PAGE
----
The espresso machine is an important part of your home, restaurant office or cafe, will cost as little as $500 or as much as a small car and can contain technology from the 1950s though to the 21st century. Here we will give you an introduction to start you on the road to finding the right machine for your needs, and desires.
FOUR OPERATIONAL TYPES
Manual machines have no electric pumps. Instead, the power to push water through coffee is provided by the user via the classic lever mechanism.
Pros: Beautiful to look at at rest and when in action. Pre-infusion capable. Proven technology. Consistent dosing.
Cons: High extraction temperature (straight from the boiler), extraction pressure varies dramatically during shot, ever diminishing number of techs who are familiar with them.
2. Semi Automatic
An electric pump replaces the spring and lever to push water through your coffee and water is sourced from a boiler and/or heat exchanger allowing control over extraction temperature. Shot is initiated either by a push button or a lever on the side of the group head.
Pros: Robust, simple technology that also keeps a trained barista engaged with the extraction.
Cons: Less skilled baristas might struggle to multitask during extraction.
Also called volumetric, automatic espresso machines use small computers to dispense a programmed volume of coffee.
Pros: Consistent volume extraction. Baristas are freed to texture milk, charm customers, take orders.
Cons: Less skilled users think these machines automatically produce perfect coffee. Computers in hot, humid conditions don't always like being doused in wet coffee grounds, steam and milk.
4. Super Automatic
Extraordinary engineering allows these machines to grind, tamp and then dispense espresso shots.
Pros: Completely automatic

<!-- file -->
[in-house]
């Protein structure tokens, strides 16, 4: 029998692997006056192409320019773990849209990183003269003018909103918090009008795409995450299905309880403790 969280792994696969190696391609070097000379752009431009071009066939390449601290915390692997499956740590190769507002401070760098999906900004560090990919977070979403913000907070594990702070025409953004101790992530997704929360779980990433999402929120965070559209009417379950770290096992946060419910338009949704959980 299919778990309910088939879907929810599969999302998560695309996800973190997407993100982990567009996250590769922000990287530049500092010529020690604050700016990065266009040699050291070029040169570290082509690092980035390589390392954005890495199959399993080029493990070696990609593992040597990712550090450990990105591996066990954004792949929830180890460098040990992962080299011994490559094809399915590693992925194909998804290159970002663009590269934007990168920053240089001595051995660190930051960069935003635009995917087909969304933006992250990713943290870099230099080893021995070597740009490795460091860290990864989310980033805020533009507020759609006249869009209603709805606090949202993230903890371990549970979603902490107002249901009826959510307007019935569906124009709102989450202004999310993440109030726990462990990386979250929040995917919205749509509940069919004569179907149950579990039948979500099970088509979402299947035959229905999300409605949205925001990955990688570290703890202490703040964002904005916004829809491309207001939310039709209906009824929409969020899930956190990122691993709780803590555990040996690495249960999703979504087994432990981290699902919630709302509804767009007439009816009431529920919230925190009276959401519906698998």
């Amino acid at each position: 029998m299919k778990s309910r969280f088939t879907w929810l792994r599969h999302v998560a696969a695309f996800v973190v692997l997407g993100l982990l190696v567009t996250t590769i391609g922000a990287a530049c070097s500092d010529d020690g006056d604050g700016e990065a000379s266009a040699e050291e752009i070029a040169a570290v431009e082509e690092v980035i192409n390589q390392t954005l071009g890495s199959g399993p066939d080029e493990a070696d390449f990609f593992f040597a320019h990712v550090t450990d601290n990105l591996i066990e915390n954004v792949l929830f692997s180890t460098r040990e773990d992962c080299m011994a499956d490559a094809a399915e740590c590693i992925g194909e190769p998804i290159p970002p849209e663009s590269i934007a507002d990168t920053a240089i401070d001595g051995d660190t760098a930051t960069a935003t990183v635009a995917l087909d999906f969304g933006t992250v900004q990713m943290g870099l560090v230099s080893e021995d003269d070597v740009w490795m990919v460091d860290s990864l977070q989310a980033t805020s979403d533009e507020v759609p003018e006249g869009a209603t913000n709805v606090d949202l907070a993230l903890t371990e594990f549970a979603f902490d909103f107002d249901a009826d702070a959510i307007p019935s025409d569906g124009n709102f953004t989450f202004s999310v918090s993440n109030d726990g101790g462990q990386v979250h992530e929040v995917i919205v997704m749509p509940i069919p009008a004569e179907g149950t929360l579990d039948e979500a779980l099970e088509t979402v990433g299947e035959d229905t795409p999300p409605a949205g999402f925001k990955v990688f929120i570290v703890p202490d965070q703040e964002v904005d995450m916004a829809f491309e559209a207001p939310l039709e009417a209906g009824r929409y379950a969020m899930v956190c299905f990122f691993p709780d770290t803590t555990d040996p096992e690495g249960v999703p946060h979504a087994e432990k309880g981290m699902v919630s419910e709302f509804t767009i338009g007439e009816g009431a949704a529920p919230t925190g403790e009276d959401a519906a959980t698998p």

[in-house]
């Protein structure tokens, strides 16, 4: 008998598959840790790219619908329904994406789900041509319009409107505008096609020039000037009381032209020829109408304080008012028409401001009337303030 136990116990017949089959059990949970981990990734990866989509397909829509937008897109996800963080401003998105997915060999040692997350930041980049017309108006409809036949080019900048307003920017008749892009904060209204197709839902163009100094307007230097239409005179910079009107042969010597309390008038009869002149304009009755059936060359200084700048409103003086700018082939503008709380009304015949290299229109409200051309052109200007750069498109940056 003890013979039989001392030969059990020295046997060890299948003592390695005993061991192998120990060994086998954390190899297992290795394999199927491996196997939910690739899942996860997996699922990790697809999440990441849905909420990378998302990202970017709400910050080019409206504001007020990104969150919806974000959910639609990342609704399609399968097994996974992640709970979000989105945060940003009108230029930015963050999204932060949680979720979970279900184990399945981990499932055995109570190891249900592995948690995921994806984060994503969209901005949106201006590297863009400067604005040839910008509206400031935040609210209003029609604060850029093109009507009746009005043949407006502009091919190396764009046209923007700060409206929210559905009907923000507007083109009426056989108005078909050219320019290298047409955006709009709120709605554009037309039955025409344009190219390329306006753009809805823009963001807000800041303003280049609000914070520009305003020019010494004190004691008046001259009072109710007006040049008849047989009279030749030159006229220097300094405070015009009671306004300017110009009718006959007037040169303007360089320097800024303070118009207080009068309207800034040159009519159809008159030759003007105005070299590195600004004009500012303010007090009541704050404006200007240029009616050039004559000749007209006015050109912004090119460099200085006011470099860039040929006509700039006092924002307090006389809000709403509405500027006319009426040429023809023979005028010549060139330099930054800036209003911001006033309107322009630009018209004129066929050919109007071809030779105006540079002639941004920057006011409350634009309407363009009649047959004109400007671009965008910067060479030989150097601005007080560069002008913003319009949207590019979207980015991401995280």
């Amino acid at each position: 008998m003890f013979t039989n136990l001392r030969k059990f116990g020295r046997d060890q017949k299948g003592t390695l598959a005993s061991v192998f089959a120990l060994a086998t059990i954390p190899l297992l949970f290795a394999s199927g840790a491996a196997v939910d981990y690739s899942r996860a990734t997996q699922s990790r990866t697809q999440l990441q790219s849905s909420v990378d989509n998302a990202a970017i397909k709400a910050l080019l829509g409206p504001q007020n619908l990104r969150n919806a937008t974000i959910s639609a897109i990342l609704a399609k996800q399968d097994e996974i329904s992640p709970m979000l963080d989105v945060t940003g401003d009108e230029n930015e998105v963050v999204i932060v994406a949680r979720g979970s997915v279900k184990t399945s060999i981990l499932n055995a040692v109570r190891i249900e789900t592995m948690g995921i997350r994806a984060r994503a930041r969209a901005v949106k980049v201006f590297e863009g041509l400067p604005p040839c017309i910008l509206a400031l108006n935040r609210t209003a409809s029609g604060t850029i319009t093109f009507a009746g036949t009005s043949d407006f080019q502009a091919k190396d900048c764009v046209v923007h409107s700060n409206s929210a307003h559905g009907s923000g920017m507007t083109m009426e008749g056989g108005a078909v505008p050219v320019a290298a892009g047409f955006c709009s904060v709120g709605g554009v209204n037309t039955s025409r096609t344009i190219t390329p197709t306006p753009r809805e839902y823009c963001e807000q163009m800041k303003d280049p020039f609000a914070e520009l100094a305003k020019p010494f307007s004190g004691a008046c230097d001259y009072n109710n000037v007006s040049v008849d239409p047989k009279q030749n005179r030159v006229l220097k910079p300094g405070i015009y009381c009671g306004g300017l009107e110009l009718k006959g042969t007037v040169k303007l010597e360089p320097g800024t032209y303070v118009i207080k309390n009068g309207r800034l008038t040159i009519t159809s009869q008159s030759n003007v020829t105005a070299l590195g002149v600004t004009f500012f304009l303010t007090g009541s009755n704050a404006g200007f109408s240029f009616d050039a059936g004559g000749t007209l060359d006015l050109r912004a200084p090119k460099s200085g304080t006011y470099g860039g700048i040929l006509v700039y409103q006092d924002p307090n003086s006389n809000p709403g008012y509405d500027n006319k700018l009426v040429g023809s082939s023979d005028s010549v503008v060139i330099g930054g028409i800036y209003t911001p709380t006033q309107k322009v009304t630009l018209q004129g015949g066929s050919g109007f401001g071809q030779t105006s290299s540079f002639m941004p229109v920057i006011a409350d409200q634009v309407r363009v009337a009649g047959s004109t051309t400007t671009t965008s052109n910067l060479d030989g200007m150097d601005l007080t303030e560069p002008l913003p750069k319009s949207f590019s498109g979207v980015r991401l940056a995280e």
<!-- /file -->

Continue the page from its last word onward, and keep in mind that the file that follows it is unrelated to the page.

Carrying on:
Cons: Lots and lots and lots of moving parts.
BOILERS - SINGLE, MULTI, HEAT EXHANGER
Contemporary espresso machines all use boilers to produce steam and hot water for espresso extraction. Over the past ten years a number of manufacturers have introduced multi boiler machines in a range of configurations to assist in extraction temperature stability. Here we will outline how they work and how to choose amongst them.
1. Classic Single Boiler Heat Exchanger
While it might look complicated at first glance, it really isn't! The problem to be solved is that an ideal extraction temperature is around 200degF but we also need boiling water to produce steam for texturing milk. The simple heat exchanger solves this by passing cold water through a tube that passes through the boiler containing hot water and steam. The cold water picks up heat as is passes through boiler and, with some precise engineering and setting the boiler temperature correctly, the end result is extraction water at or near the desired extraction temperature.
2. Multi Boiler - Wet Head
The multi-boiler espresso machine usually does away with the heat exchanger and simply dedicates one boiler at one temperature for steam and another (or more!) dedicated to producing water at the desired extraction temperature, The picture to the right is the La Marzocco wetted head design, so named because hot water from the extraction boiler floods the inside of the group head.